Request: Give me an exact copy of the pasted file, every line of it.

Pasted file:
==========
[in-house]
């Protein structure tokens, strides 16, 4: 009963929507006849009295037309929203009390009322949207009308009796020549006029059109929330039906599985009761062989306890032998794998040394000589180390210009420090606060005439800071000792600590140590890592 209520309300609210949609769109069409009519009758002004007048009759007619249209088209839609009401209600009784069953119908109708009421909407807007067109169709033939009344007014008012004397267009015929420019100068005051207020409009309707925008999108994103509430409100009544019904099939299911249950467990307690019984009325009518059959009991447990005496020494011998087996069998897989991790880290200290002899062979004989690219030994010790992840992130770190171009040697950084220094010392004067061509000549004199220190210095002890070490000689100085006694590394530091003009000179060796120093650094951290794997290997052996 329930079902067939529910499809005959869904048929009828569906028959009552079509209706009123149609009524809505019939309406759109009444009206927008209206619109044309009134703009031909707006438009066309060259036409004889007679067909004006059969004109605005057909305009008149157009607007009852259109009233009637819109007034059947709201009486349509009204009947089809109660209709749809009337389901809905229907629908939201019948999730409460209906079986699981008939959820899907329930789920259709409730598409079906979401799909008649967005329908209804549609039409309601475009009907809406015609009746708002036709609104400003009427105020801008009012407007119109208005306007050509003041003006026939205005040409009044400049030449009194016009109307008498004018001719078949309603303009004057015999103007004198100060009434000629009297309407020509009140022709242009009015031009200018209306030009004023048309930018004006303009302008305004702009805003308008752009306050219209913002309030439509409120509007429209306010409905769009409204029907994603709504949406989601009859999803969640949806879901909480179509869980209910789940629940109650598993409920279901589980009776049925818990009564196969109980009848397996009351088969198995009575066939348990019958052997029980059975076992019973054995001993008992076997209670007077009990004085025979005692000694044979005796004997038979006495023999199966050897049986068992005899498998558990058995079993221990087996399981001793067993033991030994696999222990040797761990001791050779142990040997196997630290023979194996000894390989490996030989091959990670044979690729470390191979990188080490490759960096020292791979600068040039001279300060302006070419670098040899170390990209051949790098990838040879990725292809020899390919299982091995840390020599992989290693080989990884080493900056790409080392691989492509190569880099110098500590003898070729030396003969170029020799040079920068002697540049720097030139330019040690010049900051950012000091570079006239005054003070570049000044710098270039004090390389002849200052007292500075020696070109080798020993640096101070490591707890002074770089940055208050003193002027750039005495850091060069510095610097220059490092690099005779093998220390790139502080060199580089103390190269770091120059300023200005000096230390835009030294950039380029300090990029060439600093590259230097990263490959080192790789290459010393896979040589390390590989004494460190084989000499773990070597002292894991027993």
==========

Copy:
[in-house]
């Protein structure tokens, strides 16, 4: 009963929507006849009295037309929203009390009322949207009308009796020549006029059109929330039906599985009761062989306890032998794998040394000589180390210009420090606060005439800071000792600590140590890592 209520309300609210949609769109069409009519009758002004007048009759007619249209088209839609009401209600009784069953119908109708009421909407807007067109169709033939009344007014008012004397267009015929420019100068005051207020409009309707925008999108994103509430409100009544019904099939299911249950467990307690019984009325009518059959009991447990005496020494011998087996069998897989991790880290200290002899062979004989690219030994010790992840992130770190171009040697950084220094010392004067061509000549004199220190210095002890070490000689100085006694590394530091003009000179060796120093650094951290794997290997052996 329930079902067939529910499809005959869904048929009828569906028959009552079509209706009123149609009524809505019939309406759109009444009206927008209206619109044309009134703009031909707006438009066309060259036409004889007679067909004006059969004109605005057909305009008149157009607007009852259109009233009637819109007034059947709201009486349509009204009947089809109660209709749809009337389901809905229907629908939201019948999730409460209906079986699981008939959820899907329930789920259709409730598409079906979401799909008649967005329908209804549609039409309601475009009907809406015609009746708002036709609104400003009427105020801008009012407007119109208005306007050509003041003006026939205005040409009044400049030449009194016009109307008498004018001719078949309603303009004057015999103007004198100060009434000629009297309407020509009140022709242009009015031009200018209306030009004023048309930018004006303009302008305004702009805003308008752009306050219209913002309030439509409120509007429209306010409905769009409204029907994603709504949406989601009859999803969640949806879901909480179509869980209910789940629940109650598993409920279901589980009776049925818990009564196969109980009848397996009351088969198995009575066939348990019958052997029980059975076992019973054995001993008992076997209670007077009990004085025979005692000694044979005796004997038979006495023999199966050897049986068992005899498998558990058995079993221990087996399981001793067993033991030994696999222990040797761990001791050779142990040997196997630290023979194996000894390989490996030989091959990670044979690729470390191979990188080490490759960096020292791979600068040039001279300060302006070419670098040899170390990209051949790098990838040879990725292809020899390919299982091995840390020599992989290693080989990884080493900056790409080392691989492509190569880099110098500590003898070729030396003969170029020799040079920068002697540049720097030139330019040690010049900051950012000091570079006239005054003070570049000044710098270039004090390389002849200052007292500075020696070109080798020993640096101070490591707890002074770089940055208050003193002027750039005495850091060069510095610097220059490092690099005779093998220390790139502080060199580089103390190269770091120059300023200005000096230390835009030294950039380029300090990029060439600093590259230097990263490959080192790789290459010393896979040589390390590989004494460190084989000499773990070597002292894991027993």